Vancouver Sun political correspondent Vaughn Palmer brings us the latest news from Canada, film critic Robert Horton looks at actors and directors who did well for themselves in 2012, and Geekwire’s Todd Bishop reviews the latest in tech, including a new Seattle men's store that wants to use technology to change the way you shop.
It's beginning to look like that time of year: frantic gift shopping, wrapping paper paper cuts and collecting wish lists. Are you finding yourself stumped by the expansive toy market? Have no fear, we're here to help! Allen Rickert of Top Ten Toys and Katherine Johnson of the Pacific Science Center stopped by Weekday to share their top toy picks for 2012.
The holidays are approaching and toys are back in the spotlight. What are the best new toys of the year? Allen Rickert of Top Ten Toys and Katherine Johnson of the Pacific Science Center store join us in our studio, bringing toys of all kinds with them.
We’ll also hear what's on the wish list of a classroom at Garden International Preschool. Bring your inner child and join us at 206.543.5869 or firstname.lastname@example.org.
On our show yesterday, we talked with John Davis, who runs a legal medical marijuana business in Washington state. He described one of the big hurdles of starting a legal marijuana business: It's really hard to get a bank account.
His story reveals not only the gray area the marijuana business still inhabits (it's still illegal under federal law), but also just how hard it is to run a small business without a bank.
Science Fiction Novelist William Gibson first coined the term "cyberspace” in his short story "Burning Chrome.” He then popularized the concept in his debut novel “Neuromancer” in 1984. In imagining the then new world of cyberspace, Gibson created an interpretation of a virtual world for the information age, well before the ubiquity of the Internet in the 1990s. Gibson recently talked to Wisconsin Public Radio's Jim Fleming about why he chose that word, and what it means to him today.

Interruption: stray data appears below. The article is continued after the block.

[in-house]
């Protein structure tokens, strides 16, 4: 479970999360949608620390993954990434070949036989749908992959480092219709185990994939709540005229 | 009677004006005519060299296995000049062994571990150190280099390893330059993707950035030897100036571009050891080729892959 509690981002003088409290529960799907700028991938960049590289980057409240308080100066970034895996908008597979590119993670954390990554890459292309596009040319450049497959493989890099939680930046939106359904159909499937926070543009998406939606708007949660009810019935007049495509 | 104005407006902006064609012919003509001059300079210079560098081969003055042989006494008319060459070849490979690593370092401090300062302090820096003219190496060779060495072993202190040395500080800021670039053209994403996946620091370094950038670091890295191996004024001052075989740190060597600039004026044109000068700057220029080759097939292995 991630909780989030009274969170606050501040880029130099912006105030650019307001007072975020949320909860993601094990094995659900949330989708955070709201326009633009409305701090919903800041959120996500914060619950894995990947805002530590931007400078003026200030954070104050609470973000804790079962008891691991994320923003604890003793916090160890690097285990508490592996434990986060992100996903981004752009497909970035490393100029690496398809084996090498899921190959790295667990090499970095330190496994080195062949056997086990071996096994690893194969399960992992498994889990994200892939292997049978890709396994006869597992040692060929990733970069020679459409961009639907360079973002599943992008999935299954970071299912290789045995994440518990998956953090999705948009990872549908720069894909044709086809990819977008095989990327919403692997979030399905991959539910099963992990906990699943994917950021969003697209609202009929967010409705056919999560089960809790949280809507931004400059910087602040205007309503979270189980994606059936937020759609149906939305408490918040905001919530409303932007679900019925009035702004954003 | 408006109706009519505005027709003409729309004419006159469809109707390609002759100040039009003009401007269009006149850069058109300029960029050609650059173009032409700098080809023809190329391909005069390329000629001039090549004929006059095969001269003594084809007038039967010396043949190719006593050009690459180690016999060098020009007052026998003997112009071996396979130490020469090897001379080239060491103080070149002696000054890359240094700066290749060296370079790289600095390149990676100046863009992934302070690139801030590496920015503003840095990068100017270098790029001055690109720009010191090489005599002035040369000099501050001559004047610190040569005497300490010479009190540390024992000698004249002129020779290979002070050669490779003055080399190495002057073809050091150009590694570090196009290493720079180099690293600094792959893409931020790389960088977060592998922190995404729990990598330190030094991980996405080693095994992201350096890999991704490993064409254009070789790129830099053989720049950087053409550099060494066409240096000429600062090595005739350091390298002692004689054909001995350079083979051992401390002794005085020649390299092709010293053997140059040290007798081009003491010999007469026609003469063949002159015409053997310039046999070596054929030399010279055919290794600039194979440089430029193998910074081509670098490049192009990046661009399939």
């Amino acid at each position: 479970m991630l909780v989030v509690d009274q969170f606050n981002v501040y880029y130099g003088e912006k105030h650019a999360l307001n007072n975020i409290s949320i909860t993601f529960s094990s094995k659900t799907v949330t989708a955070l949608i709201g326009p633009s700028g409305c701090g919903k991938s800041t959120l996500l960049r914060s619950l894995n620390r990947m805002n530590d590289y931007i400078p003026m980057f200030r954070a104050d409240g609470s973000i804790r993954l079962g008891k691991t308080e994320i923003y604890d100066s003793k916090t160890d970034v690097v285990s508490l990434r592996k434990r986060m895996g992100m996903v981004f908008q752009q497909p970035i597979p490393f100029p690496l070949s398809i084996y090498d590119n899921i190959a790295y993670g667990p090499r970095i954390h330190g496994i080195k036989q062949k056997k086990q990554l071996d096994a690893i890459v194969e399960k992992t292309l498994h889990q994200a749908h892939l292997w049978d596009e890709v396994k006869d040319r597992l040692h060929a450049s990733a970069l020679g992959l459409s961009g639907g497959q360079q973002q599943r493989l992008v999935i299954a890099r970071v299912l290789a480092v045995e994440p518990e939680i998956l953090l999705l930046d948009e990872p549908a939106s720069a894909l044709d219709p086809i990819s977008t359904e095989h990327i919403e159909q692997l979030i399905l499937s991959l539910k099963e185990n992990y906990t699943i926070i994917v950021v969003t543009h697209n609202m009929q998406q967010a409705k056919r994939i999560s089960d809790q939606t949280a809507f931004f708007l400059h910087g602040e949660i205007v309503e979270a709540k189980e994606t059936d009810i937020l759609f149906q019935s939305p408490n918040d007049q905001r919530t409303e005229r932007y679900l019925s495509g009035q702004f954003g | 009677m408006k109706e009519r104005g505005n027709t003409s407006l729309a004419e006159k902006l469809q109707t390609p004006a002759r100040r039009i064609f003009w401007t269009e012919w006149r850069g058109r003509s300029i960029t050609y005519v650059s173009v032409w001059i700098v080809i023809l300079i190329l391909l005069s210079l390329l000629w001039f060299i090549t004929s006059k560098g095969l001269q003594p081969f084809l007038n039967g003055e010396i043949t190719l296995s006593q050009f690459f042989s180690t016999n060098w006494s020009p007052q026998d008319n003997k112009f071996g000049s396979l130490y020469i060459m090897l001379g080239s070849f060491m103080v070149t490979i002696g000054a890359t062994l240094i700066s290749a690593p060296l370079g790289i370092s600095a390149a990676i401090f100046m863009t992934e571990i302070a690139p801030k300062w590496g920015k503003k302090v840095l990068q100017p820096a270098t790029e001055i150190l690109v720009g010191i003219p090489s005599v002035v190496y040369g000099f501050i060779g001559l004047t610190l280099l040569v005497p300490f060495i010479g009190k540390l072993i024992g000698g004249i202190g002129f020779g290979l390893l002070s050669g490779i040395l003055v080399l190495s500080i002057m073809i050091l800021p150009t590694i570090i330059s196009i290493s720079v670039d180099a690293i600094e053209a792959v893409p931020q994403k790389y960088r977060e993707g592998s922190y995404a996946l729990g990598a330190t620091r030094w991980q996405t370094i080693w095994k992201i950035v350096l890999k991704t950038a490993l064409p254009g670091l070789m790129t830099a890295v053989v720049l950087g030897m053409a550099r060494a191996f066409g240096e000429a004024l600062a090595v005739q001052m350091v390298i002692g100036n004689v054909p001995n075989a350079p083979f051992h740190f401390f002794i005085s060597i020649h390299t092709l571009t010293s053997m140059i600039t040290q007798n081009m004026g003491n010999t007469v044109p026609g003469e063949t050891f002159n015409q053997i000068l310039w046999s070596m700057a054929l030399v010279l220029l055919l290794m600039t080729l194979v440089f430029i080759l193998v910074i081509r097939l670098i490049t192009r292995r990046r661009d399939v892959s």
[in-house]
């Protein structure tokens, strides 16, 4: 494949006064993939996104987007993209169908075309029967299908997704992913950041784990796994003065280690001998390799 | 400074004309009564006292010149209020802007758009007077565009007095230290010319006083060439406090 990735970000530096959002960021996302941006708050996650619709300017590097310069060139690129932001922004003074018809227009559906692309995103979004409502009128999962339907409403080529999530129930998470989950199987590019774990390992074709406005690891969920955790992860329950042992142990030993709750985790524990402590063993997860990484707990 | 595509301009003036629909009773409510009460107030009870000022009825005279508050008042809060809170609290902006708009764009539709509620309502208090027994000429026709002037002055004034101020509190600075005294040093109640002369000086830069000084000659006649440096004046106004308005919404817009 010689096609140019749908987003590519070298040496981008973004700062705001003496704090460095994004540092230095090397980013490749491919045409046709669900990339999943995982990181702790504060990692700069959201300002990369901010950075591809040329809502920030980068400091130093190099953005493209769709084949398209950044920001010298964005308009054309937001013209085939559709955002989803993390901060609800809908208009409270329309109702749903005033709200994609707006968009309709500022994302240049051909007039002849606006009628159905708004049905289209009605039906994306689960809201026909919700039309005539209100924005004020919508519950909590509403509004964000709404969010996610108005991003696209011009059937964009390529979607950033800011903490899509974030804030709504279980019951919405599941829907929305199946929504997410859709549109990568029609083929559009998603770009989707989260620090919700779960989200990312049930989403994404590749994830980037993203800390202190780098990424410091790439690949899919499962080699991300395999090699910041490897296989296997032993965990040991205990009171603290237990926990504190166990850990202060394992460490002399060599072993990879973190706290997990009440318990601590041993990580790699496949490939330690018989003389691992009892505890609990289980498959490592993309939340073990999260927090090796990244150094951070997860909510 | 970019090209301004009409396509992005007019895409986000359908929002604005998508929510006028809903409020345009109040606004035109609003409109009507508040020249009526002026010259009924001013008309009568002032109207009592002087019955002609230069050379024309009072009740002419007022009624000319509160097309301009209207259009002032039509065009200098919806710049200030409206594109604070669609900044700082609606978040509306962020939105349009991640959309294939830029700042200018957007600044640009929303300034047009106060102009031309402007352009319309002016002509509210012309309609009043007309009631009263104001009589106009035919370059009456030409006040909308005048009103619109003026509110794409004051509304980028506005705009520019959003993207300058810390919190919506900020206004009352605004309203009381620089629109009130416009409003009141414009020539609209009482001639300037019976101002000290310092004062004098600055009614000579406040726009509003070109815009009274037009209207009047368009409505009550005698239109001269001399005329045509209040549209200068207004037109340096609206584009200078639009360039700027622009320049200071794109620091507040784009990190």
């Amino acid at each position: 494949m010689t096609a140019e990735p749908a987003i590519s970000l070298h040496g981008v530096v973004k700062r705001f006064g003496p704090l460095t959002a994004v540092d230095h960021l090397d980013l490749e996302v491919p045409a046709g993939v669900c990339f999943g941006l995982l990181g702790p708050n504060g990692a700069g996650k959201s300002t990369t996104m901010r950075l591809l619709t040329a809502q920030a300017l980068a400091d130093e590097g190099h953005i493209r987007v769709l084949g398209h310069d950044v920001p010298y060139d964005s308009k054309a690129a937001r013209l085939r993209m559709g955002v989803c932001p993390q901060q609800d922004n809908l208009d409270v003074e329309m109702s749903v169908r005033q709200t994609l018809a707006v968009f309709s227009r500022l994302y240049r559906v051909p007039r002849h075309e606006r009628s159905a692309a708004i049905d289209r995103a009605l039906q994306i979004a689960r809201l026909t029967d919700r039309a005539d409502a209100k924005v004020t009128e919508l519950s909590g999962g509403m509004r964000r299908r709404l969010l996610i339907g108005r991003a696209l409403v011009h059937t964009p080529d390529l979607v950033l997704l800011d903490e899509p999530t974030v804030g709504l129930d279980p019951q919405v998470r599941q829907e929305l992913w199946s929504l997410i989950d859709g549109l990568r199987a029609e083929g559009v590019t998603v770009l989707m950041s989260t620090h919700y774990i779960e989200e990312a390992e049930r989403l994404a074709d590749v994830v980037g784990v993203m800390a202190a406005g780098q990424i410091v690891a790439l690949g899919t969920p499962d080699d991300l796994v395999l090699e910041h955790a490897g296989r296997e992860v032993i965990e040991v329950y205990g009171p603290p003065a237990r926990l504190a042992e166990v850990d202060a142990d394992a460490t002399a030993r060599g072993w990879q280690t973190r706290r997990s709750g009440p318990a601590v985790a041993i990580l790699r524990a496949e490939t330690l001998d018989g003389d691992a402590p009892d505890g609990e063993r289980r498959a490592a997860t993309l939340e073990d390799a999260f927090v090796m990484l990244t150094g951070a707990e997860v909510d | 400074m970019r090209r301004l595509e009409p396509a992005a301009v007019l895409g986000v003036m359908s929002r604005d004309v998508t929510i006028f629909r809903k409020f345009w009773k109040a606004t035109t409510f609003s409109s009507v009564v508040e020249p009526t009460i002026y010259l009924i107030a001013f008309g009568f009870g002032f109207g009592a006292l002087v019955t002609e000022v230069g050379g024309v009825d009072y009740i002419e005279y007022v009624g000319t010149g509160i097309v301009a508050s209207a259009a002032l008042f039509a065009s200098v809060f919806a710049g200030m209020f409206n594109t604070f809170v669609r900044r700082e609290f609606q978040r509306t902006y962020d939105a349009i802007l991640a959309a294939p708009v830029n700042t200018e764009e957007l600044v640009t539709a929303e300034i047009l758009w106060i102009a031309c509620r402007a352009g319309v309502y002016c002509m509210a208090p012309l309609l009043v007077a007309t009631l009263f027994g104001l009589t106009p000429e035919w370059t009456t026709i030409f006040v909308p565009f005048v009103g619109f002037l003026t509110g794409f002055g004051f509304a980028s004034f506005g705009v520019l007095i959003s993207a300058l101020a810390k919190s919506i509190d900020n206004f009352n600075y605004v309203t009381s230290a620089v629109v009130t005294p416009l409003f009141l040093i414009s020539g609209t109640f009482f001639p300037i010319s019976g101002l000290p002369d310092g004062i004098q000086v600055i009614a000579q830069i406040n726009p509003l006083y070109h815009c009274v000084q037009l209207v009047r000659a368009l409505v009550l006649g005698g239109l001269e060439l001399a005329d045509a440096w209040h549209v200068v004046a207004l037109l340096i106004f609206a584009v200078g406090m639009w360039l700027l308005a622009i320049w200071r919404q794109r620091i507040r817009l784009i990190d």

You don't need a majority to gum up the US Senate. With 41 votes, you can call in a filibuster. Republicans defend the filibuster, but Democrats hate it. That's why Democratic senators want to loosen the filibuster's hold around the senatorial throat.
Julian Zelizer is a political commentator and a history professor at Princeton University. His books include "Arsenal of Democracy" and "Jimmy Carter." Zelizer sits down with Ross to tell us how a few senators want to bust the filibuster.
Seattle is a hotspot for computer software, gourmet coffee and unfortunately, human trafficking. The victims work as prostitutes, domestic servants and mail-order brides. That blight on the city's reputation is a sore spot for Washington State Senator Jeanne Kohl-Welles. She gives Ross an update on Washington's efforts to fight human trafficking.
If you've driven through Eastern Washington lately, you've probably noticed the wind turbines. For some, they're a blight; for others, they look like the future. To Philip Warburg, that future looks bright. He writes about it in his book, "Harvest the Wind: America's Journey to Jobs, Energy Independence and Climate Stability." He'll try to blow away Ross Reynolds with his story of wind's power.
Marty Wingate, Greg Rabourn and Willi Galloway join us to answer your flower, vegetable and native plant questions. Things are getting wetter and colder. Our gardening panel takes a winter break after today, so this is your last chance until spring to have your questions answered. Call us at 206.543.5869 or email email@example.com.
Jacksonville, Florida is a lot of things: a military town. A church town. A beach town. And it can be all those things because Jacksonville is the largest city in the whole country: 841 square miles of sprawl, highways and strip malls dotted with tiny, unique neighborhoods. How does a place this huge and diverse lurch forward to keep pace with the rest of the country? The quick answer: often, it doesn’t. But once in a while, in small surprising ways, this place can be an incubator for innovation. In host Al Letson’s hometown episode, State of the Re:Union asks: is Jacksonville is moving backward, stuck in neutral, or shifting towards progress?
People often describe themselves as either left-brained — logical, analytical — or right-brained — intuitive, creative. According to psychologist Iain McGilchrist the notion of the divided brain has shaped modern history in all kinds of ways. McGilchrist explores the meaning and impact of the divided brain in his book, “The Master and His Emissary.” He talks about it with Wisconsin Public Radio’s Steve Paulson.
Kids and drugs don't mix, unless you're talking about antipsychotic medication. Then they go together like peanut butter and jelly.
From 2001 to 2007, the number of preschool-age kids on such drugs increased by almost half. Between 1996 and 2005, school-age kids using anti-depressants increased even more. Experts disagree on whether we're overmedicating our youth.
What does Baseball history tell us about America? That we’re a nation of scandals and corrupt leadership, of racial prejudice and cold economic calculus. But we’re also a nation of humility and redemption. William Woodward teaches American history at SPU and preaches the gospel of baseball all over Washington state. The narrative he sees in baseball gives him hope – not just for America, but for the human condition. Professor Woodward gives Ross Reynolds his pitch.